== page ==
have been more clearly stated, yet the construction adopted by the judge of the Superior Court as to what this issue meant presented the essential inquiry, whether the petitioner at the sale on execution was a purchaser for value without notice of the unrecorded deed. Luce v. Parsons, 192 Mass. 8 . Christiansen v. Lannin, 215 Mass. 322 . Clark v. Watson, 141 Mass. 248 . The petitioner although purchasing at an execution sale is protected equally with the purchaser who buys at a private or voluntary sale from the claims of third parties, acquired from the judgment debtor, but of which he has no actual or constructive notice. Woodward v. Sartwell, 129 Mass. 210 . It is conceded that a valuable consideration passed, but the mere payment of the purchase price and delivery of the deed by the deputy sheriff are of themselves insufficient to establish priority of title. Wenz v. Pastene, 209 Mass. 359 , and cases cited. The respondent, having recorded his deed after the attachment but before the levy, there was evidence that the petitioner was informed by counsel whom he employed to examine the title that the deed appeared of record, and notwithstanding the petitioner's testimony in denial, the jury were warranted on this evidence and the further testimony of his having been told by other parties that the property belonged to Williams in finding that previous to the purchase the petitioner knew the respondent at the date of the attachment was seised in fee of the land as between himself and Jones.
The obscure wording of the fourth issue cannot do away with the full effect of the affirmative answer of the jury which established the fact of notice, and, to prevail, the petitioner must stand on the title as shown by the land records at the date of the attachment. Adams v. Cuddy, 13 Pick. 460 , 464. Glidden v. Hunt, 24 Pick. 221 . George v. Wood, 9 Allen 80 , 83. Morse v. Curtis, 140 Mass. 112 .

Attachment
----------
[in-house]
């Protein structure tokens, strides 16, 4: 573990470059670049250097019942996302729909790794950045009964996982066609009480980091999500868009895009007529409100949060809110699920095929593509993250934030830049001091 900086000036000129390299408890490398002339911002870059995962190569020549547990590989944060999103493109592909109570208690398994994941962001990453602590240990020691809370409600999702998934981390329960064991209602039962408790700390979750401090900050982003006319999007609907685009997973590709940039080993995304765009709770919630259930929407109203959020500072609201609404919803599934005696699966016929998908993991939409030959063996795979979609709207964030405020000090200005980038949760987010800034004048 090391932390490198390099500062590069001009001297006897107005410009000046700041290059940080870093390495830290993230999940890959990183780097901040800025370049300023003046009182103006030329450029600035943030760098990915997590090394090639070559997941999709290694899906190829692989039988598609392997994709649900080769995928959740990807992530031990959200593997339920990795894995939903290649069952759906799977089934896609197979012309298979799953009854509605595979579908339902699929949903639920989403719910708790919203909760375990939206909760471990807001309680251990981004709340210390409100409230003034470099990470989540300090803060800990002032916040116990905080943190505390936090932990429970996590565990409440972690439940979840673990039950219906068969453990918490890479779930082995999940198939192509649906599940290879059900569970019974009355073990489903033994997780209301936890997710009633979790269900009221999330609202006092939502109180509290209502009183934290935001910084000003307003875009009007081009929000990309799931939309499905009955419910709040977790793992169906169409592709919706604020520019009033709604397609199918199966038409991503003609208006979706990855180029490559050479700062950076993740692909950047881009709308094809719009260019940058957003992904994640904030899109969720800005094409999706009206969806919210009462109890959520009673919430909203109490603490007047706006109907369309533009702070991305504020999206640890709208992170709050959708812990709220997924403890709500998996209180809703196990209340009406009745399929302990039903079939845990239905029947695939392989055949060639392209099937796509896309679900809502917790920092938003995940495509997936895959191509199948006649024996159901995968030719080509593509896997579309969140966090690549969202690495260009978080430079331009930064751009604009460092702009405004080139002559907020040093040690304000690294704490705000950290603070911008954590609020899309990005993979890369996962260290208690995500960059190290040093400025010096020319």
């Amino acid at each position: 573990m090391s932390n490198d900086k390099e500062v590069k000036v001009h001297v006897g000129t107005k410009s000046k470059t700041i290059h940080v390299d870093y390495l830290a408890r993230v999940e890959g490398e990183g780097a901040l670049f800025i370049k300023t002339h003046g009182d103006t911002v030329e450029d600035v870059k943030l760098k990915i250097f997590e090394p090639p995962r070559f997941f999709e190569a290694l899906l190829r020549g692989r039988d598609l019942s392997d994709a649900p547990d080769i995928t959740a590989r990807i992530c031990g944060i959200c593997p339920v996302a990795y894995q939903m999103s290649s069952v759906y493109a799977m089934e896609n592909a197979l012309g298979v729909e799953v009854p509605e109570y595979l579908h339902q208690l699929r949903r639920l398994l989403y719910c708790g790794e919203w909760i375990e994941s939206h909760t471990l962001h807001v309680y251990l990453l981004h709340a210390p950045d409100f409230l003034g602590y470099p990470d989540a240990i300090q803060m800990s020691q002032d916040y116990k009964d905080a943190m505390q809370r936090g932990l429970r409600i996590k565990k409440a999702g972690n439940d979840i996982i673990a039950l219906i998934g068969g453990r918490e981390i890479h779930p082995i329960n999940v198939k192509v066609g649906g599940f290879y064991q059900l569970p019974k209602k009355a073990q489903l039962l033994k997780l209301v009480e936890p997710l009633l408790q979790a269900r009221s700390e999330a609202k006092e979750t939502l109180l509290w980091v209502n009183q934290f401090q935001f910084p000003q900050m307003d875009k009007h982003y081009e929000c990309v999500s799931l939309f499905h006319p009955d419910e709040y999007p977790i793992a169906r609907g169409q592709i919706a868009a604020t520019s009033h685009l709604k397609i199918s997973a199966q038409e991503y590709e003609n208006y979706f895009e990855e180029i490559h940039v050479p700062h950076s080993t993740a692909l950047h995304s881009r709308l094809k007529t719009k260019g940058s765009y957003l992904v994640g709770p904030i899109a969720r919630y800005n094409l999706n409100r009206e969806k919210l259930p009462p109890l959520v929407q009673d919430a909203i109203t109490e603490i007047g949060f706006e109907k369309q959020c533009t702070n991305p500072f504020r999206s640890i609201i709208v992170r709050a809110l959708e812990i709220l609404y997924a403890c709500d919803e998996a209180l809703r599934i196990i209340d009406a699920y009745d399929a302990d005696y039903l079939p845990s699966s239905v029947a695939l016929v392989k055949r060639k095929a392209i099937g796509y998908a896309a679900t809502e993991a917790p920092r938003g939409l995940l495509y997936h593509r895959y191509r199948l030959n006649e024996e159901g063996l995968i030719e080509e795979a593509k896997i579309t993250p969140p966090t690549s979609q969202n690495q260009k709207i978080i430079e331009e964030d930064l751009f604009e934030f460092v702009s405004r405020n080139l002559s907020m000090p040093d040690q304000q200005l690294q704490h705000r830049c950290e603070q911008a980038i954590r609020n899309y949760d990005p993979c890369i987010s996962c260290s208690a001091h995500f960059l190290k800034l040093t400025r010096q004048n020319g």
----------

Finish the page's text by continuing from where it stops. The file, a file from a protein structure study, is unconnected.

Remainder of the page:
The first issue accordingly was framed to try the question of the knowledge of Duckrey, the attaching creditor. If he did not have actual notice of the unrecorded deed at the date of the attachment, May 24, 1906, the petitioner, even if chargeable with notice at the sale, would succeed to Duckrey's title by force of the levy. R. L. c. 127, § 4. Coffin v. Ray, 1 Met. 212 . Woodward v. Sartwell, 129 Mass. 210 . Livingstone v. Murphy, 187 Mass. 315 .
The petitioner's exceptions to the admission of evidence are largely connected with this issue. The petitioner's title under the first issue depends upon Duckrey's knowledge, for the petitioner stands in Duckrey's place with its disabilities as well as its advantages. Glidden v. Hunt, 24 Pick. 221 , 226. Aldrich v. Adams, 166 Mass. 141 , 142. The inquiry is a question of fact. It is not necessary to prove positive knowledge. "Intelligible information of a fact, either verbally or in writing, and coming from a source which a party ought to give heed to, is generally considered as notice of it, except in cases where particular forms are necessary." George v. Kent, 7 Allen 16 , 18. The exceptions recite that apart from the evidence excepted to, "there was evidence from the respondent's witnesses tending to show that Duckrey knew the nature of and the reasons for the transfer of the property in question from Williams to Jones and that he had such knowledge at the time of such transfer; that Duckrey knew of the reconveyance of the property from Jones to Williams and that he had such knowledge at about the time of such reconveyance; that Duckrey upon many occasions long before the attachment in question, told different persons that the property was 'Williams' property;' that Duckrey always knew of Williams' occupancy of the property; that Duckrey had actual notice of the unrecorded deed of July 5, 1901, from Jones to Williams long before he made his attachment . . . , and that he made said attachment with knowledge of the existence of said unrecorded deed."
The question of Duckrey's knowledge, which had become a matter for investigation, being involved, evidence as to conversations with him before the attachment, as well as his conduct prior thereto were admissible and the effect of this evidence was for the jury. It was evidence even if cumulative, tending to show that he knew of the actual state of the title at the time when he caused the attachment to be made. Adams v. Cuddy, 13 Pick. 460 , 464. Lawrence v. Stratton, 6 Cush. 163 , 167. Toupin v. Peabody, 162 Mass. 473 , 478. Sturbridge v. Franklin, 160 Mass. 149 . Keane v. Old Colony Railroad, 161 Mass. 203 . Fowle v. Child, 164 Mass. 210 , 213. Buffum v. York Manuf. Co. 175 Mass. 471 . Marcy v. Shelburne Falls & Colrain Street Railway, 210 Mass. 197 , 199. But the statements of Duckrey or of his counsel